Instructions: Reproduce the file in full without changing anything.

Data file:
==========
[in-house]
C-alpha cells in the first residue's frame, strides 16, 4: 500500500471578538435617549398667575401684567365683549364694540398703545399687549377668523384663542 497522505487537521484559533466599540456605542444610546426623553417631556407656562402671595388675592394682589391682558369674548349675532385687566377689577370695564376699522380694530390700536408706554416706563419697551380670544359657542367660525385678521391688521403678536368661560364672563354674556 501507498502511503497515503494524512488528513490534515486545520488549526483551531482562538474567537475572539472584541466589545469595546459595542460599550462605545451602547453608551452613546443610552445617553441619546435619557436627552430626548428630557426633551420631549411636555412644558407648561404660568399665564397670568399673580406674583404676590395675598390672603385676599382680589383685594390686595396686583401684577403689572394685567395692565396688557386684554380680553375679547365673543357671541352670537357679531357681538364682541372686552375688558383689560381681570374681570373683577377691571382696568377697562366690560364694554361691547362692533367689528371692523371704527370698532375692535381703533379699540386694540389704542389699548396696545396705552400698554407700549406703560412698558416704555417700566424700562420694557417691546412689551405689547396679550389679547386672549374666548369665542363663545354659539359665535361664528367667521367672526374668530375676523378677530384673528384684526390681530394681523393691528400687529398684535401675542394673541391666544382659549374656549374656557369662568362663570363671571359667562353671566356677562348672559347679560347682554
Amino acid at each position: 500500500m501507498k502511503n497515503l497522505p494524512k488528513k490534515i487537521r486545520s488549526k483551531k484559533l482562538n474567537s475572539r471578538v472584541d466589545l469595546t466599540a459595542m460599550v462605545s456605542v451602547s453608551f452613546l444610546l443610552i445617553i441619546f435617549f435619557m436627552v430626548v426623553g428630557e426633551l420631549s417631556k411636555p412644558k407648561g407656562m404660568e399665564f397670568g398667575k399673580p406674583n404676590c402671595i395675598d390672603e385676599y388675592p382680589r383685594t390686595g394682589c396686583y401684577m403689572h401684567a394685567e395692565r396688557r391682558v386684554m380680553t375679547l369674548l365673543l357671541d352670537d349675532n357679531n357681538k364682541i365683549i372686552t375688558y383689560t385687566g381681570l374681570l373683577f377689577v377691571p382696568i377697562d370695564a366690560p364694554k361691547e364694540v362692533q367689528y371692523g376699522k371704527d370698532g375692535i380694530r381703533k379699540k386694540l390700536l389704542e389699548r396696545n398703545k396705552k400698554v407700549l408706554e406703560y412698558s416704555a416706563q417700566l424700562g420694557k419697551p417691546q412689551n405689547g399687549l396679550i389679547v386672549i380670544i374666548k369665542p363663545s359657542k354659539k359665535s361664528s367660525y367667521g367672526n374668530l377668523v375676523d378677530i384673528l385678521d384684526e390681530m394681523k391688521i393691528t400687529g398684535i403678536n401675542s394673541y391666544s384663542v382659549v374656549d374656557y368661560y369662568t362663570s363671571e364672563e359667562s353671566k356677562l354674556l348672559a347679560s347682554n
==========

[in-house]
C-alpha cells in the first residue's frame, strides 16, 4: 500500500471578538435617549398667575401684567365683549364694540398703545399687549377668523384663542 497522505487537521484559533466599540456605542444610546426623553417631556407656562402671595388675592394682589391682558369674548349675532385687566377689577370695564376699522380694530390700536408706554416706563419697551380670544359657542367660525385678521391688521403678536368661560364672563354674556 501507498502511503497515503494524512488528513490534515486545520488549526483551531482562538474567537475572539472584541466589545469595546459595542460599550462605545451602547453608551452613546443610552445617553441619546435619557436627552430626548428630557426633551420631549411636555412644558407648561404660568399665564397670568399673580406674583404676590395675598390672603385676599382680589383685594390686595396686583401684577403689572394685567395692565396688557386684554380680553375679547365673543357671541352670537357679531357681538364682541372686552375688558383689560381681570374681570373683577377691571382696568377697562366690560364694554361691547362692533367689528371692523371704527370698532375692535381703533379699540386694540389704542389699548396696545396705552400698554407700549406703560412698558416704555417700566424700562420694557417691546412689551405689547396679550389679547386672549374666548369665542363663545354659539359665535361664528367667521367672526374668530375676523378677530384673528384684526390681530394681523393691528400687529398684535401675542394673541391666544382659549374656549374656557369662568362663570363671571359667562353671566356677562348672559347679560347682554
Amino acid at each position: 500500500m501507498k502511503n497515503l497522505p494524512k488528513k490534515i487537521r486545520s488549526k483551531k484559533l482562538n474567537s475572539r471578538v472584541d466589545l469595546t466599540a459595542m460599550v462605545s456605542v451602547s453608551f452613546l444610546l443610552i445617553i441619546f435617549f435619557m436627552v430626548v426623553g428630557e426633551l420631549s417631556k411636555p412644558k407648561g407656562m404660568e399665564f397670568g398667575k399673580p406674583n404676590c402671595i395675598d390672603e385676599y388675592p382680589r383685594t390686595g394682589c396686583y401684577m403689572h401684567a394685567e395692565r396688557r391682558v386684554m380680553t375679547l369674548l365673543l357671541d352670537d349675532n357679531n357681538k364682541i365683549i372686552t375688558y383689560t385687566g381681570l374681570l373683577f377689577v377691571p382696568i377697562d370695564a366690560p364694554k361691547e364694540v362692533q367689528y371692523g376699522k371704527d370698532g375692535i380694530r381703533k379699540k386694540l390700536l389704542e389699548r396696545n398703545k396705552k400698554v407700549l408706554e406703560y412698558s416704555a416706563q417700566l424700562g420694557k419697551p417691546q412689551n405689547g399687549l396679550i389679547v386672549i380670544i374666548k369665542p363663545s359657542k354659539k359665535s361664528s367660525y367667521g367672526n374668530l377668523v375676523d378677530i384673528l385678521d384684526e390681530m394681523k391688521i393691528t400687529g398684535i403678536n401675542s394673541y391666544s384663542v382659549v374656549d374656557y368661560y369662568t362663570s363671571e364672563e359667562s353671566k356677562l354674556l348672559a347679560s347682554n